Risk for heart failure admissions increased with select NSAIDs, higher doses
The cardiovascular (CV) risks of NSAIDs are well known, with data showing these agents increase the risk of myocardial infarction, stroke, and heart failure.
Use of NSAIDs was associated with an increased risk for heart failure admissions, and this risk doubled for select NSAIDs used at higher doses, according to results of a large observational study of real-world data published in The British Medical Journal.1
The cardiovascular (CV) risks of NSAIDs are well known, with data showing these agents increase the risk of myocardial infarction, stroke, and heart failure. These risks have been demonstrated to increase with longer durations of use and with higher doses. Little is known, however, about the risk of heart failure with individual NSAIDs and cyclooxygenase-2 (COX-2) inhibitors.
New study data
A nested case-control study was conducted to assess the risk of heart failure admissions with recent use of specific NSAIDs and COX-2 inhibitors using data from the Safety of Non-Steroidal Anti-Inflammatory (SOS) Drugs Project.1 Data from the SOS project included information on more than 37 million people from four European countries (i.e., the Netherlands, Italy, Germany, and the United Kingdom) gathered from 1999 to 2010. All patients who started NSAIDs during the follow-up period were selected for the analysis. Cases were defined as those being admitted for heart failure during the follow-up period (n = 92,163) and were matched with up to 100 controls on the basis of sex, age, and date of entry in the analysis (n = 8,246,403).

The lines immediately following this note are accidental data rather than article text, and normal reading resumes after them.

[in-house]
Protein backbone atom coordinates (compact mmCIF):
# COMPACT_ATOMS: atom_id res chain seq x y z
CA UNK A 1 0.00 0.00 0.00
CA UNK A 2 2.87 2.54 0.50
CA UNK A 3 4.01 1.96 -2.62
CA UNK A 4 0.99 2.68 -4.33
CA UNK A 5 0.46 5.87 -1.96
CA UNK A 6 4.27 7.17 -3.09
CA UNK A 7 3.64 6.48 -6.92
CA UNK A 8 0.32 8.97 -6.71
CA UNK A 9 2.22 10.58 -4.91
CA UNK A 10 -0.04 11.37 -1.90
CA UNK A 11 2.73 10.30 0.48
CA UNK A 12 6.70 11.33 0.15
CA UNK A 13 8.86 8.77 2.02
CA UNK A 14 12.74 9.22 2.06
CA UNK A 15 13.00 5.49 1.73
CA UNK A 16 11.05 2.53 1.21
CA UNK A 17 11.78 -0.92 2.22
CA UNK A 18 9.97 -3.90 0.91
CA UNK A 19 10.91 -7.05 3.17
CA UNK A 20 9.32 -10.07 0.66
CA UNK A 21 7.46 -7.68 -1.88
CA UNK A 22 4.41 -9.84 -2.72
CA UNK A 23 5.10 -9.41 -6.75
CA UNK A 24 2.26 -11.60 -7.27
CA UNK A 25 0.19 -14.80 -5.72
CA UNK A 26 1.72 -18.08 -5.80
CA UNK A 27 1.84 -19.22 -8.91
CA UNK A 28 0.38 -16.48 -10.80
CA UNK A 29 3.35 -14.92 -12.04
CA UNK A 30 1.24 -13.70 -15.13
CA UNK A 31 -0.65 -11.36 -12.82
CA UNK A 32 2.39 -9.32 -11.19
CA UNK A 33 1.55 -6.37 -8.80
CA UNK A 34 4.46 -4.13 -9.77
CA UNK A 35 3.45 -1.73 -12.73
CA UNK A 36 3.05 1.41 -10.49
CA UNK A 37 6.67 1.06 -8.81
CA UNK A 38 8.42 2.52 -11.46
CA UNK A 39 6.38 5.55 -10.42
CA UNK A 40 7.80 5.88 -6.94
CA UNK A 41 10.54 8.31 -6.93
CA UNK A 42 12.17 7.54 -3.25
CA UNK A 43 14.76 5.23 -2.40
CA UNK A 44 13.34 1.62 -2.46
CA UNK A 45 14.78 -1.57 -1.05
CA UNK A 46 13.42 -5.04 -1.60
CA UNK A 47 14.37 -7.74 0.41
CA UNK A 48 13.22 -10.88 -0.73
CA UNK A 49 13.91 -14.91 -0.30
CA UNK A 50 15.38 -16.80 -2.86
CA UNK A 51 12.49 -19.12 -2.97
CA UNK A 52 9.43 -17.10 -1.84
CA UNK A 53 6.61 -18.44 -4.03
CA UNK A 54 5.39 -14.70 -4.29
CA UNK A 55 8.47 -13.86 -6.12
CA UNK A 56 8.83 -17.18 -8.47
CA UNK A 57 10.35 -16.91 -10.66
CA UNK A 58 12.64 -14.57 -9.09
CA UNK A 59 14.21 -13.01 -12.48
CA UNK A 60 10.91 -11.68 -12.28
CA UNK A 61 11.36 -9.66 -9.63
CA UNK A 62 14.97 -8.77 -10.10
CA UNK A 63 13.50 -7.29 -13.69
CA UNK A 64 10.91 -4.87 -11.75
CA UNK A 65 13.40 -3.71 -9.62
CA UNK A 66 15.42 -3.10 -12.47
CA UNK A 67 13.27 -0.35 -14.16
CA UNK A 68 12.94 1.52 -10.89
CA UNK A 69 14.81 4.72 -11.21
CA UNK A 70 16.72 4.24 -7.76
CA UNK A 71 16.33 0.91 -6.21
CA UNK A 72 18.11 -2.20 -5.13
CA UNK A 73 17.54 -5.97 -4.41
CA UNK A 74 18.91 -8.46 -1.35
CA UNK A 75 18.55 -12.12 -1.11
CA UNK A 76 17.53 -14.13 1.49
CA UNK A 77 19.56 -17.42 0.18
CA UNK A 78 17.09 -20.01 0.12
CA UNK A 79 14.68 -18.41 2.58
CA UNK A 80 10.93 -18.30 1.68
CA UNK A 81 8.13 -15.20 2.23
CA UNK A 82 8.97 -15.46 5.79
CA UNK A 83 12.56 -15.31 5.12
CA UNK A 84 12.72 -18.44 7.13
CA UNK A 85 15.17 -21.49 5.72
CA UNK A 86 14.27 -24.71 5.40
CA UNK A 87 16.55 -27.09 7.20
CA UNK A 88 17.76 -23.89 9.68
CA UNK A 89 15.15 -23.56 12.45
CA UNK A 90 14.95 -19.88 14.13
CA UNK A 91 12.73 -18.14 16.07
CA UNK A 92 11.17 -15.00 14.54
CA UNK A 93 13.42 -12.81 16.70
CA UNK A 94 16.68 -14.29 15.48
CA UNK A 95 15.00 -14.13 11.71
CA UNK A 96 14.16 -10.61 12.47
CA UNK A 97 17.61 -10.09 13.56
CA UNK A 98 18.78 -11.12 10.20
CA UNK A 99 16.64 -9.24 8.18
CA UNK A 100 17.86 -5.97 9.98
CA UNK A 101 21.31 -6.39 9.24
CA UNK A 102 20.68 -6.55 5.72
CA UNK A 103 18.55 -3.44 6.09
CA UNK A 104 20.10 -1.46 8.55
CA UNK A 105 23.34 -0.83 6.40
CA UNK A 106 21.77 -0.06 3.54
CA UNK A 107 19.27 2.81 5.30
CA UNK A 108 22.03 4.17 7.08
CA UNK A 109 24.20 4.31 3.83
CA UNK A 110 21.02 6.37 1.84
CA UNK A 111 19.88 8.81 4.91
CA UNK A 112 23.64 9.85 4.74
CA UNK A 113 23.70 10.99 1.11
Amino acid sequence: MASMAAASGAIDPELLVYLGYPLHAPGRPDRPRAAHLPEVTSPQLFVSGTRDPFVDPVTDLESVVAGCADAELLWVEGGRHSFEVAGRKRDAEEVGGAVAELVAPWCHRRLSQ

A total of 27 NSAIDs were assessed, with 23 being traditional NSAIDs and 4 being COX-2 inhibitors. Results of the analysis showed that current use of any NSAID, defined as use in the preceding 14 days, was associated with an approximately 20% higher risk for heart failure admissions compared with past use (odds ratio [OR] 1.19 [95% CI 1.17–1.22]). Specifically, this risk was increased with seven traditional NSAIDs (i.e., diclofenac, ibuprofen, indomethacin, ketorolac, naproxen, nimesulide, and piroxicam) and two COX2 inhibitors (i.e., etoricoxib and rofecoxib). The risk was greatest for ketorolac (OR 1.83), followed by etoricoxib and indomethacin (ORs 1.51 each). In addition, higher doses of select NSAIDs were associated with a doubling in the risk of heart failure admissions. Celecoxib was not associated with an increased risk of heart failure admissions when given at commonly used doses.
In an accompanying editorial, the authors noted that the current analysis adds to the bulk of evidence linking NSAID use with increased risk of heart failure.2 They commented, however, that this study only reported odds ratios, and information on absolute risks would have been more meaningful. The authors wrote, “For patients who do need NSAID treatment, it is important to consider the different risk profiles of the individual drugs.” They concluded that given the widespread use of NSAIDs and their OTC availability, even a small increase in CV risk is a real concern for public health. On the basis of the available evidence, clinicians should evaluate the risk–benefit ratio of using NSAIDs and strive to use the lowest effective dose for the shortest duration of time.
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1. BMJ. 2016;354:i4857.
2. BMJ. 2016;354,i5163.